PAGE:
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  • 1.
    Banerji, Shantanu
    et al.
    Manitoba Institute of Cell Biology, Winnipeg, Manitoba, Canada .
    Los, Marek Jan
    Manitoba Institute of Cell Biology, Cancer Care Manitoba; Manitoba Institute of Child Health; Department of Biochemistry and Medical Genetics; Department of Human Anatomy and Cell Science, University Manitoba, Winnipeg, Canada.
    Important differences between topoisomerase-I and -II targeting agents2006In: Cancer Biology & Therapy, ISSN 1538-4047, E-ISSN 1555-8576, Vol. 5, no 8, p. 965-966Article in journal (Other academic)
    Abstract [en]

    Commentary to: Activation of ATM and Histone H2AX Phosphorylation Induced by Mitoxantrone But Not by Topotecan is Prevented by the Antioxidant N-acetyl-L-Cysteine Xuan Huang, Akira Kurose, Toshiki Tanaka, Frank Traganos, Wei Dai and Zbigniew Darzynkiewicz

     

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  • 2.
    El-Awady, Raafat A
    et al.
    College of Pharmacy, University of Sharjah, Sharjah, United Arab Emirates; Sharjah Institute of Medical Research, University of Sharjah, Sharjah, United Arab Emirates; Pharmacology, Clinical Biochemistry and Molecular Biology Units, Cancer Biology Department, National Cancer Institute, Cairo University, Cairo, Egypt; College of Medicine, University of Sharjah, Sharjah, United Arab Emirates.
    Hersi, Fatema
    Sharjah Institute of Medical Research, University of Sharjah, Sharjah, United Arab Emirates.
    Al-Tunaiji, Hala
    Sharjah Institute of Medical Research, University of Sharjah, Sharjah, United Arab Emirates.
    Saleh, Ekram M
    Pharmacology, Clinical Biochemistry and Molecular Biology Units, Cancer Biology Department, National Cancer Institute, Cairo University, Cairo, Egypt.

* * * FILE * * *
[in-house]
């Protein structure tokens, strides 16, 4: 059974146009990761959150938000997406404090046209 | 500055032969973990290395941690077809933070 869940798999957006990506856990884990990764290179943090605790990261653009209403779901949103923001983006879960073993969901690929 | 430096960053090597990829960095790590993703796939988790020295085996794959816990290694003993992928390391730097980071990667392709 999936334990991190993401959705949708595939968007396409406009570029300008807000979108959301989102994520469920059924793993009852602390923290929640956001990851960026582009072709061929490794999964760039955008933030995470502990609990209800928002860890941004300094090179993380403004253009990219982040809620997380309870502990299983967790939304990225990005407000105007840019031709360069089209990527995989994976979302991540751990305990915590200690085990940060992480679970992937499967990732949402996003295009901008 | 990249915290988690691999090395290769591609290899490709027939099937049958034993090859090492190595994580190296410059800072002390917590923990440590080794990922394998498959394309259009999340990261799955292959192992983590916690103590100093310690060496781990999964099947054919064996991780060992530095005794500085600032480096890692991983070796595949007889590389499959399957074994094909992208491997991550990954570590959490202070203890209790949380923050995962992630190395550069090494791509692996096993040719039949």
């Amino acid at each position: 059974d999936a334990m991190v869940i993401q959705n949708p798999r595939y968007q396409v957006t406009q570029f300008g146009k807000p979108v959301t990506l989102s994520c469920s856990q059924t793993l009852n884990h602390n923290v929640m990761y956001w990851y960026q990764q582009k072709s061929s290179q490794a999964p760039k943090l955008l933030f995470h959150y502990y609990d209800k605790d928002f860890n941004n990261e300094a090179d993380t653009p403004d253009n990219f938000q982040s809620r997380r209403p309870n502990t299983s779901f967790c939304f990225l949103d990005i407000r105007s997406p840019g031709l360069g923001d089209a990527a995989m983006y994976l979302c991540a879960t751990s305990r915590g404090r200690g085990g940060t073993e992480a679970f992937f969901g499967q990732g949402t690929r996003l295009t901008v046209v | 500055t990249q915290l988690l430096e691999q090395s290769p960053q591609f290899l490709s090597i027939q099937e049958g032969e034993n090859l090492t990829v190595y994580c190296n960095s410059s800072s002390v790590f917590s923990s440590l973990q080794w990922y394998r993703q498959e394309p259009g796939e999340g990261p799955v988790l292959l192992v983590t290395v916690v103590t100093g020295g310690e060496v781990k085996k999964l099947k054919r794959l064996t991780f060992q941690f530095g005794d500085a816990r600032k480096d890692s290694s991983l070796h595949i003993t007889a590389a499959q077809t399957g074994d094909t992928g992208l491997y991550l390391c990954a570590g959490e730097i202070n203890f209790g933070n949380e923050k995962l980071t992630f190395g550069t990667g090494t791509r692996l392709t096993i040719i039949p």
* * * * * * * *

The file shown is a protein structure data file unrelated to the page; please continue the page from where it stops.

Abdel-Wahab, Abdel-Hady A
    Pharmacology, Clinical Biochemistry and Molecular Biology Units, Cancer Biology Department, National Cancer Institute, Cairo University, Cairo, Egypt.
    Al Homssi, Amer
    College of Medicine, University of Sharjah, Sharjah, United Arab Emirates.
    Suhail, Mousa
    College of Medicine, University of Sharjah, Sharjah, United Arab Emirates.
    El-Serafi, Ahmed Taher
    College of Medicine, University of Sharjah, Sharjah, United Arab Emirates, College of Medicine, Suez Canal University, Ismaileya, Egypt.
    Al-Tel, Taleb
    College of Pharmacy, University of Sharjah, Sharjah, United Arab Emirates; Sharjah Institute of Medical Research, University of Sharjah, Sharjah, United Arab Emirates.
    Epigenetics and miRNA as predictive markers and targets for lung cancer chemotherapy2015In: Cancer Biology & Therapy, ISSN 1538-4047, E-ISSN 1555-8576, Vol. 16, no 7, p. 1056-1070Article in journal (Refereed)
    Abstract [en]

    Lung cancer cells show inherent and acquired resistance to chemotherapy. The lack of good predictive markers/novel targets and the incomplete understanding of the mechanisms of resistance limit the success of lung cancer response to chemotherapy. In the present study, we used an isogenic pair of lung adenocarcinoma cell lines; A549 (wild-type) and A549DOX11 (doxorubicin resistant) to study the role of epigenetics and miRNA in resistance/response of non-small cell lung cancer (NSCLC) cells to doxorubicin. Our results demonstrate differential expression of epigenetic markers whereby the level of HDACs 1, 2, 3 and4, DNA methyltransferase, acetylated H2B and acetylated H3 were lower in A549DOX11 compared to A549 cells. Fourteen miRNAs were dys-regulated in A549DOX11 cells compared to A549 cells, of these 14 miRNAs, 4 (has-mir-1973, 494, 4286 and 29b-3p) have shown 2.99 – 4.44 fold increase in their expression. This was associated with reduced apoptosis and higher resistance of A549DOX11cells to doxorubicin and etoposide. Sequential treatment with the epigenetic modifiers trichostatin A or 5-aza-2'-deoxycytidine followed by doxorubicin resulted in: (i) enhanced sensitivity of both cell lines to doxorubicin especially at low concentrations, (ii) enhanced doxorubicin-induced DNA damage in both cell lines, (iii) dysregulation of some miRNAs in A549 cells. In conclusion, A549DOX11 cells resistant to DNA damaging drugs have epigenetic profile and miRNA expression different from the sensitive cells. Moreover, epigenetic modifiers may reverse the resistance of certain NSCLC cells to DNA damaging agents by enhancing induction of DNA damage. This may open the door for using epigenetic profile/miRNA expression of some cancer cells as resistance markers/targets to improve response of resistant cells to doxorubicin and for the use of combination doxorubicin/epigenetic modifiers to reduce doxorubicin toxicity.

  • 3.
    Jain, Samatha M.
    et al.
    Chettinad Acad Res & Educ, India.
    Ravichandran, Shruthi Nagainallur
    Chettinad Acad Res & Educ, India.
    Kumar, Makalakshmi Murali